Clarke to Take ‘Back to Basics’ Approach as New Australia Cricket Captain
Michael Clarke will focus on the fundamentals in a bid to return Australia to the top of world cricket.
Clarke was appointed captain after Ricky Ponting yesterday ended his record-breaking nine-year run in the role. He’s charged with reviving a team that has slipped from first to fifth in the International Cricket Council’s Test rankings and relinquished its World Cup title.
“The key is that we go back to basics,” Clarke, who turns 30 in three days, told reporters in Sydney. “Getting out of bed every day and trying to get better at batting, bowling and fielding. That’s the one thing I’ll be trying to push with coach Tim Nielsen.”
Ponting, 36, was included in a 14-man squad as a batsman and Clarke said his predecessor’s presence wouldn’t make it more difficult for him to stamp his authority on the team. Not since Kim Hughes resigned in 1984 has an Australian captain continued after relinquishing the leadership.
“I certainly don’t think Ricky’s any elephant in any room,” Clarke said. “He’ll allow me to do my job. I’m confident that if he can continue to play as well as he has for as long as he has done I’m sure it will work. Bangladesh will be a great test for that to see how it all unfolds.”
Clarke said he’s keen to keep taking advice and learning from Ponting, who won 48 of 77 Tests, more than any other skipper in 134 years of elite cricket. Ponting also led Australia to the 2003 and 2007 World Cup titles and won more than three-quarters of his 228 one-day matches as captain.
Ponting said Clarke has developed the right qualities and skills in recent years that make him the “obvious choice” as his replacement and that he’ll “be there in the background” if Clarke needs him.
“I expect to adapt very quickly to not being captain,” Ponting wrote in his column in today’s Australian newspaper. “All I am focused on is being the best player I can be, a great teammate, an experienced leader around the group and a guy that my new captain can rely upon to give him something special.”
Chairman of Selectors Andrew Hilditch, whose panel recommended the appointments of Clarke and Watson, said he expects Ponting to bat on for several seasons without the burden of the captaincy.
“Any player has to perform and score runs and Ricky knows that better than anybody else but I’m very confident that he’s got a lot left in him,” Hilditch told reporters. “This will be a really good thing for his career.”
Ponting’s 12,363 runs at an average of 53.51 place him second behind India’s Sachin Tendulkar on the all-time list of Test run scorers. In 359 one-day internationals, he’s tallied 13,288 runs at 42.58. Only Tendulkar and Sri Lanka’s Sanath Jayasuriya have scored more career runs in the 50-over format.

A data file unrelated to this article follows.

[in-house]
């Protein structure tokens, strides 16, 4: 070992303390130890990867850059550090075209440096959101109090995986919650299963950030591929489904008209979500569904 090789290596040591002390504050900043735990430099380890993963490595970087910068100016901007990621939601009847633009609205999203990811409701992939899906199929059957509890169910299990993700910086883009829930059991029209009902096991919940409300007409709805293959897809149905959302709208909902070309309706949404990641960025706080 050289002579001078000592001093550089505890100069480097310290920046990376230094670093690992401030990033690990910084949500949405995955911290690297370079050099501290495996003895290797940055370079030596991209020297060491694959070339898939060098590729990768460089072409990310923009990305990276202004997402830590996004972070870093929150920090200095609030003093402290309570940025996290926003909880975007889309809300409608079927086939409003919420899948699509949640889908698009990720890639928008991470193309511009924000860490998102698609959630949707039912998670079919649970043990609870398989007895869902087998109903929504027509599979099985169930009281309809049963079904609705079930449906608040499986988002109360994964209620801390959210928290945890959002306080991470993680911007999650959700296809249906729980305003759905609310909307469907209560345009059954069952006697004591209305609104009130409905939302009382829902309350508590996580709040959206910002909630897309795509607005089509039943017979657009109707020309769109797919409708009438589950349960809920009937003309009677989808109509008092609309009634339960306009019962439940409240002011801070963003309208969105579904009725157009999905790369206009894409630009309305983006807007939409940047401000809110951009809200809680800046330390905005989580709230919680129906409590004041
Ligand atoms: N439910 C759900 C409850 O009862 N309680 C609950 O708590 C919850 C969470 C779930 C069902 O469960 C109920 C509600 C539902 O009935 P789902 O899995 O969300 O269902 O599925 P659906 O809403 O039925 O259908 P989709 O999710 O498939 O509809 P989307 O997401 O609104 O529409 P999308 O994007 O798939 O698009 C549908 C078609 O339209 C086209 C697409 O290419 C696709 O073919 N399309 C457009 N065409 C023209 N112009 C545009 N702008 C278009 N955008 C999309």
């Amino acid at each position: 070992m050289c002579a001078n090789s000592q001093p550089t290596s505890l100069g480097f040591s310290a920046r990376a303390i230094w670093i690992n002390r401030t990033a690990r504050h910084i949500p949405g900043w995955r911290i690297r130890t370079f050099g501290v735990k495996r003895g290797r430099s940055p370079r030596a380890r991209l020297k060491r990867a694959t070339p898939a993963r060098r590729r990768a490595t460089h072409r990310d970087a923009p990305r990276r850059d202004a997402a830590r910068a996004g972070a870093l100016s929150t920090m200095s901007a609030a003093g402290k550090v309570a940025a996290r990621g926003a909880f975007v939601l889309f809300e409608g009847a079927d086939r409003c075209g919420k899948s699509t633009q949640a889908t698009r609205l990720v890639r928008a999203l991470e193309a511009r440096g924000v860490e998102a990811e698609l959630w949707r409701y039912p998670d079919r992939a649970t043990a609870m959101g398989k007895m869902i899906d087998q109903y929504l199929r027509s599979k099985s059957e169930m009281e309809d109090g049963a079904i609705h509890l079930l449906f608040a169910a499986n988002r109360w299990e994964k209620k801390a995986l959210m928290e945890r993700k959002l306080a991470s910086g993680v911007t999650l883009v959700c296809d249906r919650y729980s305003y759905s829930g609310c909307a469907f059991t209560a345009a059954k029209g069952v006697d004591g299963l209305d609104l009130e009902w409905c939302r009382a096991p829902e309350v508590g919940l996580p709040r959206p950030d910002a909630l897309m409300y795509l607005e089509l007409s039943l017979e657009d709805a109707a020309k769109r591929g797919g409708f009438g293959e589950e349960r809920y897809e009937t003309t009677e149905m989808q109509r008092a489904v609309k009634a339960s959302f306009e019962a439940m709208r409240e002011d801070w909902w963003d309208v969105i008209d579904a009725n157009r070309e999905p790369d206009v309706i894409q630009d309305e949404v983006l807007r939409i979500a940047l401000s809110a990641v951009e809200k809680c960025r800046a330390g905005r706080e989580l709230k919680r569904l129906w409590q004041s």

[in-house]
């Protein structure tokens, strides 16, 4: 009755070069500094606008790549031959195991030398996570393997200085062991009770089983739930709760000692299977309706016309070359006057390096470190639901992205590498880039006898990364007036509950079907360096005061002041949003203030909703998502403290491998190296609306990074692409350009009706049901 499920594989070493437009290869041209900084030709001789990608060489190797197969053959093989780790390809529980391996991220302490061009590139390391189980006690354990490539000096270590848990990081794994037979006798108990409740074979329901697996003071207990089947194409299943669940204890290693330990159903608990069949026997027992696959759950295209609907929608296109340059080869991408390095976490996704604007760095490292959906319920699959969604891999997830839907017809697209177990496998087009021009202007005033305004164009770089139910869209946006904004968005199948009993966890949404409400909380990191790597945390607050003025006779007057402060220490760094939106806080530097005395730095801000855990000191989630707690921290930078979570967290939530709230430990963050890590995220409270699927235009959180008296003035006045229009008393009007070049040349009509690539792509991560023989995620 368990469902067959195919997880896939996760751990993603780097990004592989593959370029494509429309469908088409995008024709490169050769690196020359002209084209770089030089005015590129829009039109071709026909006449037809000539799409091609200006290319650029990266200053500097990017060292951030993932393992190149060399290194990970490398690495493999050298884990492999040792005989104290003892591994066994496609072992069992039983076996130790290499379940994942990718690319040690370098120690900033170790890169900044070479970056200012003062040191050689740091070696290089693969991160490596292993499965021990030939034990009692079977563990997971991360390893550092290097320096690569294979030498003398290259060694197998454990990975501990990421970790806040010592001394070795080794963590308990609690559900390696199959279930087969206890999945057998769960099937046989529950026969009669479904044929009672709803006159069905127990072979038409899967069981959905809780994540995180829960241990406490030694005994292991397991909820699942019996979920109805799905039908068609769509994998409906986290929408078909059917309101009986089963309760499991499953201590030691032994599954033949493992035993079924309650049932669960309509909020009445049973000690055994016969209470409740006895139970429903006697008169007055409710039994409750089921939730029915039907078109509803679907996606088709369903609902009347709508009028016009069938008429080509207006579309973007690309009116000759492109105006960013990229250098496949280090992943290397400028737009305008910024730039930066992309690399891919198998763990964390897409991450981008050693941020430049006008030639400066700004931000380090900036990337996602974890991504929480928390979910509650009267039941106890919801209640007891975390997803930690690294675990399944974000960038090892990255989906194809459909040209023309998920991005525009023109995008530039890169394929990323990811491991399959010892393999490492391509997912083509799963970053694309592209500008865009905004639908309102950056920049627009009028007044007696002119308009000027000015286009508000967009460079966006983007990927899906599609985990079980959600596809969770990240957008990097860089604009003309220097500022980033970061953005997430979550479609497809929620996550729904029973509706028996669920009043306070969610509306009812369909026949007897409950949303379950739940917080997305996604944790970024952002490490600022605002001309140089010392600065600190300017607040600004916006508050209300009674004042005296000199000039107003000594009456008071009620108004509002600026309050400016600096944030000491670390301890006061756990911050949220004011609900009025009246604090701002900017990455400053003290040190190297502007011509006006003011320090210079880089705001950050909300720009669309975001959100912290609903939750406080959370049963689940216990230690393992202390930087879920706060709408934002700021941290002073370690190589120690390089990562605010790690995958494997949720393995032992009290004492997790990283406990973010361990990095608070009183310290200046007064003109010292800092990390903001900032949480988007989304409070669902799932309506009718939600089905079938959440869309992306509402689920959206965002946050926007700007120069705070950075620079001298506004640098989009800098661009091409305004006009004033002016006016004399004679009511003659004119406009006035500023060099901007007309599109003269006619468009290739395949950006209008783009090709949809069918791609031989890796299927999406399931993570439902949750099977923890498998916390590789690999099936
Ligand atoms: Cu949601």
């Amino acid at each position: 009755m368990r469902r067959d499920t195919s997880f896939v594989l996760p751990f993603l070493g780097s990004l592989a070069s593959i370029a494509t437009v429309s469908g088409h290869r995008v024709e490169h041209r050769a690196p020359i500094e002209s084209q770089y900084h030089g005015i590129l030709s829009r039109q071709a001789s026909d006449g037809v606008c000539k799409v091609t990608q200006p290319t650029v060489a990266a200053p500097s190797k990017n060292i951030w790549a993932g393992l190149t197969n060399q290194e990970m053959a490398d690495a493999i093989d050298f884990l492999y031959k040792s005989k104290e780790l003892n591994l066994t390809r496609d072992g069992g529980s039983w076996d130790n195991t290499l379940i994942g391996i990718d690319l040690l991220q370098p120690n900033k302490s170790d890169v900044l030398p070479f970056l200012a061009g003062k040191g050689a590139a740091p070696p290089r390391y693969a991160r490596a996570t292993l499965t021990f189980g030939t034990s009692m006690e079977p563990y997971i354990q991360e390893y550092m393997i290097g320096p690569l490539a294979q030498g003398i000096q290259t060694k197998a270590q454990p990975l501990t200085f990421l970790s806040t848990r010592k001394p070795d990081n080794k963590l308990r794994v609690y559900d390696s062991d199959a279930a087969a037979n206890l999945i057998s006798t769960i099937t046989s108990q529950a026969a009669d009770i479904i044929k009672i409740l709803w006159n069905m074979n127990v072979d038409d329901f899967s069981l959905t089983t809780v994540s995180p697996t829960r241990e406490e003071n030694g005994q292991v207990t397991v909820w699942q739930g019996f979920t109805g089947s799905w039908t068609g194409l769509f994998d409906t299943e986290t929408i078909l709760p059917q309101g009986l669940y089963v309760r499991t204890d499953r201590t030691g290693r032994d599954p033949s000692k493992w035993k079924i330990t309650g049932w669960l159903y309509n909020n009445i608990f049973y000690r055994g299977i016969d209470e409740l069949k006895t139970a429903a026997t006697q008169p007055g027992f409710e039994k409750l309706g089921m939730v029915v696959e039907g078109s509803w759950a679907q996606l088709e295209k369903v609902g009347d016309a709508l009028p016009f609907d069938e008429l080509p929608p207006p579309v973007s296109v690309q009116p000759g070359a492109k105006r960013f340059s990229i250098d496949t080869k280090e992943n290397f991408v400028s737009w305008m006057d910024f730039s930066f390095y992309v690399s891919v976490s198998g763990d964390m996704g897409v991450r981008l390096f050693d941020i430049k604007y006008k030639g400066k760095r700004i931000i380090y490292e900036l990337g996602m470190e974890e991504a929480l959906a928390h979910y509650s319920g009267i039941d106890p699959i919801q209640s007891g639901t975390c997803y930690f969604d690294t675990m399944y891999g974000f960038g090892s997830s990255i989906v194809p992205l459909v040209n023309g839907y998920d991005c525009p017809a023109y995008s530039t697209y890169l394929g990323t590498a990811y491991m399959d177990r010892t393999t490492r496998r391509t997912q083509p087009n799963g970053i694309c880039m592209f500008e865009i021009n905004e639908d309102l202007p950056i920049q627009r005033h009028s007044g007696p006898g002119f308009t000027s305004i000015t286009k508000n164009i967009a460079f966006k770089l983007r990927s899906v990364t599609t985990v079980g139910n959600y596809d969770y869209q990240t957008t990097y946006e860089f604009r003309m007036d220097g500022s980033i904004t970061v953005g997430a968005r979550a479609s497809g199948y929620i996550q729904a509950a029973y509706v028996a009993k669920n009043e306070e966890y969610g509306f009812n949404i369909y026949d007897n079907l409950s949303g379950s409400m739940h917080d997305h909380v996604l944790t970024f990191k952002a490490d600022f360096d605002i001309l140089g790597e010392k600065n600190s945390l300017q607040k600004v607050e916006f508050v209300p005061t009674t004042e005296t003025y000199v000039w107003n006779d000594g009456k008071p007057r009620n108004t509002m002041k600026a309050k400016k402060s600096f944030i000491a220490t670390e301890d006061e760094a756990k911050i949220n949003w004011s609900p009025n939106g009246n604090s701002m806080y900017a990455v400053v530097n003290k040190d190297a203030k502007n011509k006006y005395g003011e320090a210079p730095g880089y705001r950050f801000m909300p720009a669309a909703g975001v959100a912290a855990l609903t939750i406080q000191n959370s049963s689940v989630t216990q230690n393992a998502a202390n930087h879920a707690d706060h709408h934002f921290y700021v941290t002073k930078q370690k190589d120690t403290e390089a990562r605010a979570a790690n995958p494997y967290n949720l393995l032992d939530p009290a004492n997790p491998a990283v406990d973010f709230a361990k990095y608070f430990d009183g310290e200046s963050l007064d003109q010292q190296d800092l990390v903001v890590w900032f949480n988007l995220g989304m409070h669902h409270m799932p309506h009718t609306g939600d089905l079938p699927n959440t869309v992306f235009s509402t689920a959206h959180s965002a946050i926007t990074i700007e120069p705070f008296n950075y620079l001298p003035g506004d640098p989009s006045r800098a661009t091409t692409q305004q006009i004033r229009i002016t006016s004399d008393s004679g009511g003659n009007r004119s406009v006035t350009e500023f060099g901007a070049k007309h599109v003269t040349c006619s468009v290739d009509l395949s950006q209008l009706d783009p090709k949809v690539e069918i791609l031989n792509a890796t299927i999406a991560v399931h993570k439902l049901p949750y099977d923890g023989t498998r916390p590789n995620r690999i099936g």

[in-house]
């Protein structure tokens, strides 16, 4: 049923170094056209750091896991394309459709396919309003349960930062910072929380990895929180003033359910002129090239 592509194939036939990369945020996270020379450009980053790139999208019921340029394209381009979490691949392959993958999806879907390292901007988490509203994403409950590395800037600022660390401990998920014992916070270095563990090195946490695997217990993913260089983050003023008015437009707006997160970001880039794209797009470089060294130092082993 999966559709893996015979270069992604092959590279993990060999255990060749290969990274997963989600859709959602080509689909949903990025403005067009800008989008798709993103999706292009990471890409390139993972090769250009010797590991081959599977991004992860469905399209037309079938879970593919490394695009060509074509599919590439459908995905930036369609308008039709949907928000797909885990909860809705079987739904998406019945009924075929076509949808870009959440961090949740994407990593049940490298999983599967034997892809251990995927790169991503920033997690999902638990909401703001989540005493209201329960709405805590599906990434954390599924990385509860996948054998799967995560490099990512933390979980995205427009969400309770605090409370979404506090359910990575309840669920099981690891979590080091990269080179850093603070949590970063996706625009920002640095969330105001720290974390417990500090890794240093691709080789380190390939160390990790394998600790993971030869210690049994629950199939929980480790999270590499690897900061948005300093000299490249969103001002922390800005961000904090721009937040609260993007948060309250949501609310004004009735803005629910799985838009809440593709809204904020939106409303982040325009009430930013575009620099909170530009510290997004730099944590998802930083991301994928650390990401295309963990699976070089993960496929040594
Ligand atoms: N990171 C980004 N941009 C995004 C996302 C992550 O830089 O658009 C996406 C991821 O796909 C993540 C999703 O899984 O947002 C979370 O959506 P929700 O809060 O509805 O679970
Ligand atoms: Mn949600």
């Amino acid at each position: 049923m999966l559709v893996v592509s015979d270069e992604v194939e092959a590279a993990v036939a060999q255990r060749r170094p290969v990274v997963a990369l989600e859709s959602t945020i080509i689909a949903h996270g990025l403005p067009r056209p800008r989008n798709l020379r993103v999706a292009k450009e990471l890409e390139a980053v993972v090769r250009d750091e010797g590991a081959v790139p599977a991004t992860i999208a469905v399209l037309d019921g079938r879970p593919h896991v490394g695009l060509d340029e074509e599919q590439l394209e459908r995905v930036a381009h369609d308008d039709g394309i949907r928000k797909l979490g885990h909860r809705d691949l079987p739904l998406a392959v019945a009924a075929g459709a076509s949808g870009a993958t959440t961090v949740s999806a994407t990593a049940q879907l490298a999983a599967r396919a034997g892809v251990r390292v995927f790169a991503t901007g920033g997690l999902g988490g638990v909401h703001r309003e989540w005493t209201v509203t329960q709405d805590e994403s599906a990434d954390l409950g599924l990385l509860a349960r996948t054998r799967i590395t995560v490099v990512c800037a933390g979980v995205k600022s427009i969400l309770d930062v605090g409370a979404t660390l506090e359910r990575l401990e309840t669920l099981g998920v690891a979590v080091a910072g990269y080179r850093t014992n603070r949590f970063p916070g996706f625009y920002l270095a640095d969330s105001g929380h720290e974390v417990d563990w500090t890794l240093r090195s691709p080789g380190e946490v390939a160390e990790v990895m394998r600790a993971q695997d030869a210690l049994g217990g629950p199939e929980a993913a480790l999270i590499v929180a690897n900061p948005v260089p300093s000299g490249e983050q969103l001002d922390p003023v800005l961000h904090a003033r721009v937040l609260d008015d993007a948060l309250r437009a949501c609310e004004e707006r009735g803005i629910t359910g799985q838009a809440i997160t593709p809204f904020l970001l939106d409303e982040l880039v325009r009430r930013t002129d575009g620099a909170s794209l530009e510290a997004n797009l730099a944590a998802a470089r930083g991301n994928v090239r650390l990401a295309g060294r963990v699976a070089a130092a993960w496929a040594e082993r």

Although long mooted as Ponting’s successor, online polls by News Ltd. and Fairfax suggest the Australian public is cool on Clarke as captain. According to Fairfax, 26 percent of 21,000 respondents favored Clarke, while News Ltd.’s survey placed Clarke behind Watson and Michael Hussey.
“I don’t sit here and believe that I can get the whole of this country to like me,” Clarke said. “Hopefully I can earn the respect of the doubters.”
The right-hander captained the Twenty20 team following Ponting’s retirement from the sport’s shortest format and got his first chance as Test skipper in January’s fifth Ashes when Ponting was injured. He has 18 wins from 24 one-day games as captain and led the Twenty20 side to 12 wins from 18 matches.
Australia’s slide in the nine-nation Test rankings followed a 3-1 home series defeat to England that prompted a review of the team’s performances. It was Australia’s first Ashes loss at home for 24 years and made Ponting the only Australian captain to lose three Ashes series.
Following the Bangladesh tour, Australia visits Sri Lanka and South Africa for back-to-back Test and one-day series. Clarke’s team will then return home to face New Zealand before taking on top-ranked India in a best-of-four Test series.
Clarke, a middle-order batsman who averages 46.49 in Tests and 44.32 in one-dayers, said Australia needs time to achieve its aim of being ranked No. 1 in all forms of the game.
“We have a lot of talent in our group but we have a lot of inexperience as well,” he said. “It’s a great start to improve those basics. I’m not going to reinvent the wheel. My goal is to get the best out of each player in the Australian cricket team.”
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